The term ‘lifecycle greenhouse gas emissions’ means the aggregate quantity of greenhouse gas emissions (including direct emissions and significant indirect emissions such as significant emissions from land use changes), as determined by the Administrator, related to the full fuel lifecycle, including all stages of fuel and feedstock production and distri­bution, from feedstock generation or extraction through the distribution and delivery and use of the finished fuel to the ultimate consumer, where the mass values for all green­house gases are adjusted to account for their relative global warming potential1


In the final rule, EPA focused our lifecycle analysis on fuels that were anticipated to contribute relatively large volumes of renewable fuel by 2022, and thus did not cover all fuels that either are contributing or could potentially contribute to the program. In the preamble to the final rule, EPA indicated that we would continue to examine several additional pathways not analyzed for the final rule, including those from palm oil, and would complete this process through a supplemental rulemaking process. This NODA presents our analysis of potential pathways for biodiesel and renewable diesel produced from a palm oil feedstock.


Lifecycle Analysis


In order to calculate lifecycle GHG emissions for the NODA regarding palm oil biofuel path­ways, EPA utilized models developed for the final (RFS2) rule. These models take into account energy and emissions inputs for fuel and feedstock production, distribution, and use, as well as economic models that predict changes in agricultural markets.


EPA used the same general approach to estimate global land use change GHG emissions from using palm oil as a feedstock as we have used to analyze other biofuel pathways. Our analysis of palm oil biofuels, however, also considers new data for Indonesia and Malaysia, where close to 90% of world palm oil is currently produced. These data include higher resolution satellite imagery and maps of relevant geographic features, such as oil palm plantations, palm oil mills and protected conservation areas. EPA undertook a more detailed assessment of Malaysia and Indonesia based on a number of factors, including the scale of the palm oil industry in this region and the availability of new data on palm oil land use. The analysis considered past trends to determine likely areas of future palm expansion and classified these areas according to both their land cover and their soil type.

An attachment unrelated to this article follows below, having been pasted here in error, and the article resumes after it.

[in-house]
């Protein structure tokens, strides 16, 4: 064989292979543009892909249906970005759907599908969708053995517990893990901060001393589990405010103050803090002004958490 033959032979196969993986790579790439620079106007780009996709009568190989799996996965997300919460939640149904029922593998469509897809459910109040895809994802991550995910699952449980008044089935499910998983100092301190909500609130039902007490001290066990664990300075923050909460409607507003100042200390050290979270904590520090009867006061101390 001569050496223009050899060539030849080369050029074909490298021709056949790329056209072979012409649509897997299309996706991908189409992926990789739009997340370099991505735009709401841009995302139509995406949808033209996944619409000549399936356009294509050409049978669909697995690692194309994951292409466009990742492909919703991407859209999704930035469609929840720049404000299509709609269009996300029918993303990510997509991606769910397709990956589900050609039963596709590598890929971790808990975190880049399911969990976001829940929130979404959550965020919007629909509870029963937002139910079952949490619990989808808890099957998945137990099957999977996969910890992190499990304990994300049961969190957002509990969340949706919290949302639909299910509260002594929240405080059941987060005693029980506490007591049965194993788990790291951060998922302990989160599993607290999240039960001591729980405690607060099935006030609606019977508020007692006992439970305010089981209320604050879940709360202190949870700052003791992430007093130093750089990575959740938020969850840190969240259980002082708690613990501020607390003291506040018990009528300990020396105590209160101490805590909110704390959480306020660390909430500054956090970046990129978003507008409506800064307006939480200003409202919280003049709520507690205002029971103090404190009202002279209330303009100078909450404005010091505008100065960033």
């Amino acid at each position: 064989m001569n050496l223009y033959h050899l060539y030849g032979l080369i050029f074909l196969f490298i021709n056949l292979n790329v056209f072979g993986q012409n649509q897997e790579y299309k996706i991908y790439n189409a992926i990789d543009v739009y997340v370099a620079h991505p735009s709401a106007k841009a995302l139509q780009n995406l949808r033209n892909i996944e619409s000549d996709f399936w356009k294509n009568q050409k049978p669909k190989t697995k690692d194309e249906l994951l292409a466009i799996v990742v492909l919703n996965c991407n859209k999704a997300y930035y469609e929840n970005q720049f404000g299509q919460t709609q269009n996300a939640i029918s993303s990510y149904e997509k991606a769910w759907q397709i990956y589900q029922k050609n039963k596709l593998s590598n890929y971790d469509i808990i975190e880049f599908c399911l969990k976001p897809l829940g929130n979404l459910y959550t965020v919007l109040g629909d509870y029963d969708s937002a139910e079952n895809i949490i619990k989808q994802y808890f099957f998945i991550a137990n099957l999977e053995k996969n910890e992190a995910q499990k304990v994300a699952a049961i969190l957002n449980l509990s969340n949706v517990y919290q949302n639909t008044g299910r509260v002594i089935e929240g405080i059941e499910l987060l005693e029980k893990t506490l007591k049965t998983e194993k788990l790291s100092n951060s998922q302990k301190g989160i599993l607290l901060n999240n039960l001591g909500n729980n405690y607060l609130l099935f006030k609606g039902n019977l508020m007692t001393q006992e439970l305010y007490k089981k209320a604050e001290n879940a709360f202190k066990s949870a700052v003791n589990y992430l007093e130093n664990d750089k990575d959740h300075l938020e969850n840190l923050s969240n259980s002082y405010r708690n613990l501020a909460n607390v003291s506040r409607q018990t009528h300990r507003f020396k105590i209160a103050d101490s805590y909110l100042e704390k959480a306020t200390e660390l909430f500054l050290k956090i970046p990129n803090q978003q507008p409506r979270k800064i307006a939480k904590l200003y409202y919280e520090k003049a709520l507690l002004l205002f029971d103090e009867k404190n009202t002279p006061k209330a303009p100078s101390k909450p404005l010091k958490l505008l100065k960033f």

Pathway Determinations

EPA’s analysis found that biodiesel and renewable diesel produced from palm oil have estimated lifecycle GHG emissions reductions of 17% and 11%, respectively, compared to the baseline petroleum diesel fuel they replace. These biofuels therefore fail to meet the minimum 20% GHG emissions reduction threshold required by EISA for renewable fuel made in facilities that commenced construction after December 19, 2007.

1 Clean Air Act Section 211(o)(1)

EPA’s analysis highlights a number of key factors which contribute to the lifecycle emissions estimate for biofuels based on palm oil. For example, palm oil production produces wastewater effluent that eventually decomposes, creating methane, a GHG with a high global warming potential. Another key factor is the expected expansion of palm plantations onto land with carbon-rich peat soils which would lead to significant releases of GHGs to the atmosphere.


Administrative Process


With this NODA, EPA is soliciting comments on our analysis of the pathways for biodiesel and renewable diesel produced from palm oil. We will consider all relevant comments received and will inform the public of any resulting revisions in our analyses. Public notification could be accomplished in one of several formats, such as a Federal Register notice, a rulemaking action or a guidance document. The appropriate form of public notification will depend on the outcome of any reanalysis we deem appropriate after consideration of public comments.


For more information, please vsit the RFS website


Frequently Asked Questions